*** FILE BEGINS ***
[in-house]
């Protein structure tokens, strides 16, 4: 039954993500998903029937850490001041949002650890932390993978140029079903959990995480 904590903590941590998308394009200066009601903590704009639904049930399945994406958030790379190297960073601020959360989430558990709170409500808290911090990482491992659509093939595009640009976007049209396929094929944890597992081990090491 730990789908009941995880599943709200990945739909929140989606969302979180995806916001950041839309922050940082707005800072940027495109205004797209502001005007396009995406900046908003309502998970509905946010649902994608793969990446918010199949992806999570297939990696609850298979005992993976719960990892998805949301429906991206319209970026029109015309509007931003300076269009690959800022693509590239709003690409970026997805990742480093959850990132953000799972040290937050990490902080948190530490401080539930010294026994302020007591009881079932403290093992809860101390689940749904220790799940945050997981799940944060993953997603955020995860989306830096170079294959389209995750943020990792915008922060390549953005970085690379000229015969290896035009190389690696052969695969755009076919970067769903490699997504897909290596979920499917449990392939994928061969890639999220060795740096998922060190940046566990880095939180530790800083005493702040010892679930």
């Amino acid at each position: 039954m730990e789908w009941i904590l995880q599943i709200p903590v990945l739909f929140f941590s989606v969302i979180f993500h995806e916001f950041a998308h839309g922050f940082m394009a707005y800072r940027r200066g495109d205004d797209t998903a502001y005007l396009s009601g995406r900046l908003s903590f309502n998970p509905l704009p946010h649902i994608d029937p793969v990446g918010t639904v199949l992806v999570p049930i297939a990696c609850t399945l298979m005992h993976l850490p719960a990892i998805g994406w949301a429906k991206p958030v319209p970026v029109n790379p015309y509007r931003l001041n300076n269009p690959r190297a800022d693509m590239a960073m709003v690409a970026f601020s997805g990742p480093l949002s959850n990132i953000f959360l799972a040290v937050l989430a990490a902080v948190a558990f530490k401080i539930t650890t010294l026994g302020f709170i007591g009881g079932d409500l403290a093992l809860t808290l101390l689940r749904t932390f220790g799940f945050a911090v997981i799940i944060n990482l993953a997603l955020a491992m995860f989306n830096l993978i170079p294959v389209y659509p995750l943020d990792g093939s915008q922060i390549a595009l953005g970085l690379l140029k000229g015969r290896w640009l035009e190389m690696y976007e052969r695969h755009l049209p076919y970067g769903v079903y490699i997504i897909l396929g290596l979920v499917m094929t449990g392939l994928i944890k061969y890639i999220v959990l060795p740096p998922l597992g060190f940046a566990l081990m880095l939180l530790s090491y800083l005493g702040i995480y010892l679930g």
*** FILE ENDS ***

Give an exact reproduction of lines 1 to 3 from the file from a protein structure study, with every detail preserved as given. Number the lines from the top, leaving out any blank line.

[in-house]
């Protein structure tokens, strides 16, 4: 039954993500998903029937850490001041949002650890932390993978140029079903959990995480 904590903590941590998308394009200066009601903590704009639904049930399945994406958030790379190297960073601020959360989430558990709170409500808290911090990482491992659509093939595009640009976007049209396929094929944890597992081990090491 730990789908009941995880599943709200990945739909929140989606969302979180995806916001950041839309922050940082707005800072940027495109205004797209502001005007396009995406900046908003309502998970509905946010649902994608793969990446918010199949992806999570297939990696609850298979005992993976719960990892998805949301429906991206319209970026029109015309509007931003300076269009690959800022693509590239709003690409970026997805990742480093959850990132953000799972040290937050990490902080948190530490401080539930010294026994302020007591009881079932403290093992809860101390689940749904220790799940945050997981799940944060993953997603955020995860989306830096170079294959389209995750943020990792915008922060390549953005970085690379000229015969290896035009190389690696052969695969755009076919970067769903490699997504897909290596979920499917449990392939994928061969890639999220060795740096998922060190940046566990880095939180530790800083005493702040010892679930």
């Amino acid at each position: 039954m730990e789908w009941i904590l995880q599943i709200p903590v990945l739909f929140f941590s989606v969302i979180f993500h995806e916001f950041a998308h839309g922050f940082m394009a707005y800072r940027r200066g495109d205004d797209t998903a502001y005007l396009s009601g995406r900046l908003s903590f309502n998970p509905l704009p946010h649902i994608d029937p793969v990446g918010t639904v199949l992806v999570p049930i297939a990696c609850t399945l298979m005992h993976l850490p719960a990892i998805g994406w949301a429906k991206p958030v319209p970026v029109n790379p015309y509007r931003l001041n300076n269009p690959r190297a800022d693509m590239a960073m709003v690409a970026f601020s997805g990742p480093l949002s959850n990132i953000f959360l799972a040290v937050l989430a990490a902080v948190a558990f530490k401080i539930t650890t010294l026994g302020f709170i007591g009881g079932d409500l403290a093992l809860t808290l101390l689940r749904t932390f220790g799940f945050a911090v997981i799940i944060n990482l993953a997603l955020a491992m995860f989306n830096l993978i170079p294959v389209y659509p995750l943020d990792g093939s915008q922060i390549a595009l953005g970085l690379l140029k000229g015969r290896w640009l035009e190389m690696y976007e052969r695969h755009l049209p076919y970067g769903v079903y490699i997504i897909l396929g290596l979920v499917m094929t449990g392939l994928i944890k061969y890639i999220v959990l060795p740096p998922l597992g060190f940046a566990l081990m880095l939180l530790s090491y800083l005493g702040i995480y010892l679930g």